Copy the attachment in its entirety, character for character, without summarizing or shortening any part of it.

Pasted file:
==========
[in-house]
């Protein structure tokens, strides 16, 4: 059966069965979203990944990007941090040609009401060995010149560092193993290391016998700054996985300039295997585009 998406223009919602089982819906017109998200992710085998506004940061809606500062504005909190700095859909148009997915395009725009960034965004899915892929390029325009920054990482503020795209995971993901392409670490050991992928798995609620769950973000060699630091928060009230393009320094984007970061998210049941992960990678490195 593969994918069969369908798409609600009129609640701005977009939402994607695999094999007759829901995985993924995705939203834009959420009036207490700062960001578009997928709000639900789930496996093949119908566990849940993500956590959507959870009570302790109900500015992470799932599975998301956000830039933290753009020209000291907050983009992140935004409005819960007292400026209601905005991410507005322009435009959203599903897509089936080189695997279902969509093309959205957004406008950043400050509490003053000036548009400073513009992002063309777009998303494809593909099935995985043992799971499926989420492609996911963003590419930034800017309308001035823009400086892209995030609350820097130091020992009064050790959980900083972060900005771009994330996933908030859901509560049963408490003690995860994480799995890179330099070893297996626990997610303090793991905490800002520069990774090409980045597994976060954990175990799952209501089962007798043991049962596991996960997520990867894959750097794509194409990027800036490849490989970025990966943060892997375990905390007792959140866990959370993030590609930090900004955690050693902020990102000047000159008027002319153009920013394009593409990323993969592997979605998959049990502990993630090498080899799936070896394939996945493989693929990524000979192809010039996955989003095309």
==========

[in-house]
């Protein structure tokens, strides 16, 4: 059966069965979203990944990007941090040609009401060995010149560092193993290391016998700054996985300039295997585009 998406223009919602089982819906017109998200992710085998506004940061809606500062504005909190700095859909148009997915395009725009960034965004899915892929390029325009920054990482503020795209995971993901392409670490050991992928798995609620769950973000060699630091928060009230393009320094984007970061998210049941992960990678490195 593969994918069969369908798409609600009129609640701005977009939402994607695999094999007759829901995985993924995705939203834009959420009036207490700062960001578009997928709000639900789930496996093949119908566990849940993500956590959507959870009570302790109900500015992470799932599975998301956000830039933290753009020209000291907050983009992140935004409005819960007292400026209601905005991410507005322009435009959203599903897509089936080189695997279902969509093309959205957004406008950043400050509490003053000036548009400073513009992002063309777009998303494809593909099935995985043992799971499926989420492609996911963003590419930034800017309308001035823009400086892209995030609350820097130091020992009064050790959980900083972060900005771009994330996933908030859901509560049963408490003690995860994480799995890179330099070893297996626990997610303090793991905490800002520069990774090409980045597994976060954990175990799952209501089962007798043991049962596991996960997520990867894959750097794509194409990027800036490849490989970025990966943060892997375990905390007792959140866990959370993030590609930090900004955690050693902020990102000047000159008027002319153009920013394009593409990323993969592997979605998959049990502990993630090498080899799936070896394939996945493989693929990524000979192809010039996955989003095309």